Napoleon and the sheep

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(HOST) Commentator Ruth Page explains how it was that Napoleon’s defeat of the Portuguese army led to Vermont’s sheep-raising craze.

(PAGE) Napoleon had a lot to do with Vermont’s earlier depen- dence on sheep, which, in turn, had a lot to do with our lovely old stone walls, now a subject of much interest.

What Napoleon did was defeat Portugal in 1809. What Portugal had been doing was breeding and raising prime merino sheep. Their wool was prized for its softness and beauty. When the country was defeated, sheep farmers couldn’t afford to continue
on their devastated land.

So, in 1810, the American consul in Portugal imported some of the handsome merino sheep to try raising them on his farm back in Vermont. They thrived, and in two years, his neighbors were trying the same thing. Historians say a sort of “sheep fever” set in. There was a tariff on British wool, so the early states were delight- ed to have untaxed wool grown in their own country.

Vermont farmers spent 30 years clearing forests to establish as much grazing land as possible. Sheep-farmers even cleared most hillsides and the top ridges of the hills to make way for their eager grazers.

Soon Vermont’s bones began to show; the fields were overgrazed, and we can still see the rocky outcrops that the sheep uncovered. When the land’s richness was thoroughly depleted, the sheep raisers had to give up.

In the meantime, though, they had greatly altered the landscape. They protected their flocks by erecting stone fences everywhere, even up on the high hillsides where the work was extremely diff- icult. The fences had to be of stone; the trees had all been cut down to provide land for grazing.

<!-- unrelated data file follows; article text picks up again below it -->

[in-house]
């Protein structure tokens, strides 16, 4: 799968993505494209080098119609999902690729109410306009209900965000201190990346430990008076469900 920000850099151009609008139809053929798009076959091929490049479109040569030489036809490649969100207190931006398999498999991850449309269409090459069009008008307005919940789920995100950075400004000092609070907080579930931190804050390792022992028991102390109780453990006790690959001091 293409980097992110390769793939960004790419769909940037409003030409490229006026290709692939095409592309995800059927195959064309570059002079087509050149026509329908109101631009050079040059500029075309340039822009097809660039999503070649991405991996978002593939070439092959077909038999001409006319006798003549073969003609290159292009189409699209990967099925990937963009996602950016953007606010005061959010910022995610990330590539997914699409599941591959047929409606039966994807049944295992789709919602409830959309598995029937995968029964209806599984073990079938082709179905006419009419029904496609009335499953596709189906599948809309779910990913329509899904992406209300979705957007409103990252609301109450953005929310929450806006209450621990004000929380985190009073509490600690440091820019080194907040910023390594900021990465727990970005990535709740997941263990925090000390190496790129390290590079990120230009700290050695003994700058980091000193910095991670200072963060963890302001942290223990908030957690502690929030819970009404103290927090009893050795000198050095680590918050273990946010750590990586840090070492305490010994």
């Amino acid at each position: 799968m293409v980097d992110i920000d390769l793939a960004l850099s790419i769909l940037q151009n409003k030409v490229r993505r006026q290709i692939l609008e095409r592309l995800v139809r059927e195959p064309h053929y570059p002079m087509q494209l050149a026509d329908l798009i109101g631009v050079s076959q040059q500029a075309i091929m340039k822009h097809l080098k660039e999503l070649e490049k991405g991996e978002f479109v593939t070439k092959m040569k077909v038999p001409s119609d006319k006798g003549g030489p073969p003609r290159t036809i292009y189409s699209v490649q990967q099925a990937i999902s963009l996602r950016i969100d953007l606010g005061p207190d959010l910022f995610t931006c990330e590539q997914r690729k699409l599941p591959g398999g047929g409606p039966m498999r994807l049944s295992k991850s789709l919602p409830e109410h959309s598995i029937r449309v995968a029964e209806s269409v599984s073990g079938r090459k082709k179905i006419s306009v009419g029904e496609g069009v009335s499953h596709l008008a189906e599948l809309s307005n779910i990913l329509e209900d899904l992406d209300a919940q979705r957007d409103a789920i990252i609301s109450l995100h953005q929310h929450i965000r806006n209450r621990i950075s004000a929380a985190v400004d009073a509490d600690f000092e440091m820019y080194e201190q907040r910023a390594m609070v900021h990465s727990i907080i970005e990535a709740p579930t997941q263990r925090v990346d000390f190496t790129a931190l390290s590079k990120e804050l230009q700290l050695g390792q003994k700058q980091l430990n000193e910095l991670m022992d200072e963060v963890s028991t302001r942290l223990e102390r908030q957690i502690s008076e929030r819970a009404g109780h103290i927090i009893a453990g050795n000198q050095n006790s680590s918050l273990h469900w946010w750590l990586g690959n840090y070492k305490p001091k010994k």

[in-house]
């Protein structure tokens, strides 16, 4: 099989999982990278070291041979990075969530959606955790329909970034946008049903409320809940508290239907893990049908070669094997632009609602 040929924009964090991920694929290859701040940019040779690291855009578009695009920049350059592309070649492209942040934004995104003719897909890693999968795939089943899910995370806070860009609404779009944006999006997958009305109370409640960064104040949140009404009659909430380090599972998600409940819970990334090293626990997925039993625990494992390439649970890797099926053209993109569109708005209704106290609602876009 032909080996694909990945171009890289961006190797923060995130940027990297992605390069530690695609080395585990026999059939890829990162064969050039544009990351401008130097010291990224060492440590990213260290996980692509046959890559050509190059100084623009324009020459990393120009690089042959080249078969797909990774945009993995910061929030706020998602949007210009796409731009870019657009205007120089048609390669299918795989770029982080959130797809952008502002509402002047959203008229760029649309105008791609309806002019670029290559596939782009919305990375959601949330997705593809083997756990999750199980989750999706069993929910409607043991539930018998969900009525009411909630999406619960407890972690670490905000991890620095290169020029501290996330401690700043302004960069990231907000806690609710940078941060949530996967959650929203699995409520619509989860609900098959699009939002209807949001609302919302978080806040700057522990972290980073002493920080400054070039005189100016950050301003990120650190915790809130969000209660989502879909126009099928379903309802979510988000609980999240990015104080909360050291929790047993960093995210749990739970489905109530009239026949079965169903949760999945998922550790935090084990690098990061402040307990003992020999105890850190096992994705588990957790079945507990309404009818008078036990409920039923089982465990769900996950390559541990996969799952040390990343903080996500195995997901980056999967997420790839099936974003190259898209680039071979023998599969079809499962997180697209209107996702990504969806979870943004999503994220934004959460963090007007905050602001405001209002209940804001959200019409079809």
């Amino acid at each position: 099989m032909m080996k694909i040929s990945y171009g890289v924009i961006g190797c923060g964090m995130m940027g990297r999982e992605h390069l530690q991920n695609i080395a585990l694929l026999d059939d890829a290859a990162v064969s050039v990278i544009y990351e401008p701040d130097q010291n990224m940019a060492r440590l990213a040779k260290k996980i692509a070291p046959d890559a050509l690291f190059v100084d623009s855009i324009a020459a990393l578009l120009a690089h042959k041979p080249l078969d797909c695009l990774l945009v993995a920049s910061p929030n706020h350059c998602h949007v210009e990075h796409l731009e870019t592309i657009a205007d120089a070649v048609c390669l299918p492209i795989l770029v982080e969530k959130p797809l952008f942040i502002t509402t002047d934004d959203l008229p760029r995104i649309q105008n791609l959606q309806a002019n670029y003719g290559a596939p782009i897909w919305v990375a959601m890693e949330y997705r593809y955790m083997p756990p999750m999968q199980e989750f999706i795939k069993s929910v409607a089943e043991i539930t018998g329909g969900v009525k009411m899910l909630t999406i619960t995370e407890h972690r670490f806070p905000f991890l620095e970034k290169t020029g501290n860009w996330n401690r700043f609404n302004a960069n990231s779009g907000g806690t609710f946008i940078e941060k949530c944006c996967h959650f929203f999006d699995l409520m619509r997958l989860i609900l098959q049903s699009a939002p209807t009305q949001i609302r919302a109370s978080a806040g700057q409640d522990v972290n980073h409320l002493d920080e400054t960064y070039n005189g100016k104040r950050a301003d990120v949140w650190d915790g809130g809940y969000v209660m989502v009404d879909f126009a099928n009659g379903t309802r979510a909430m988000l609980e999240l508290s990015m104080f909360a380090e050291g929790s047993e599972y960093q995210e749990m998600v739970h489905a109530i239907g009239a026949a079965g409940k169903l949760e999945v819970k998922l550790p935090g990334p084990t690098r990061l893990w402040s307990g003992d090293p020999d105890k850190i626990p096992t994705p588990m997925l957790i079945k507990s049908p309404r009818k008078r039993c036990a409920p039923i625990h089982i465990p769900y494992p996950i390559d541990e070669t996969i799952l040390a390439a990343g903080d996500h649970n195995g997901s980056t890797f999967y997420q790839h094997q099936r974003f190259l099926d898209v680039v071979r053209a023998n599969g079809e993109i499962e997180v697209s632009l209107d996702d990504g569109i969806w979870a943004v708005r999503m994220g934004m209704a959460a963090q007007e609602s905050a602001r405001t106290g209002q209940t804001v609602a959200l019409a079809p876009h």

Today, the forests have returned (and been cut down again, in some cases, but with thousands of acres still beautifying the land). Woodland visitors enjoy seeing the old stone fences near the trails.

The over-grazed land was one of the causes of the famous west- ward move of Vermonters. With poor soil, few trees and no grazing land, they couldn’t manage cattle or lumbering, so many simply pulled up stakes and went west. There’s a township named Vermont in Wisconsin to this day.

The old stone fences lacing the woodlands have created their own different habitats, being studied by naturalists and others interest- ed in their effect on plant and animal life.

As for those early sheep herders, I suppose it no more occurred to them that using the land so intensively might spoil it than it occurs to fishing fleets today that catching fish by the ton is pretty sure to deplete even the richness of our vast oceans, as it has, in fact, done.

This is Ruth Page, enjoying the old stone fences on her wood- walks because of the sense of connection to early settlers it inspires.

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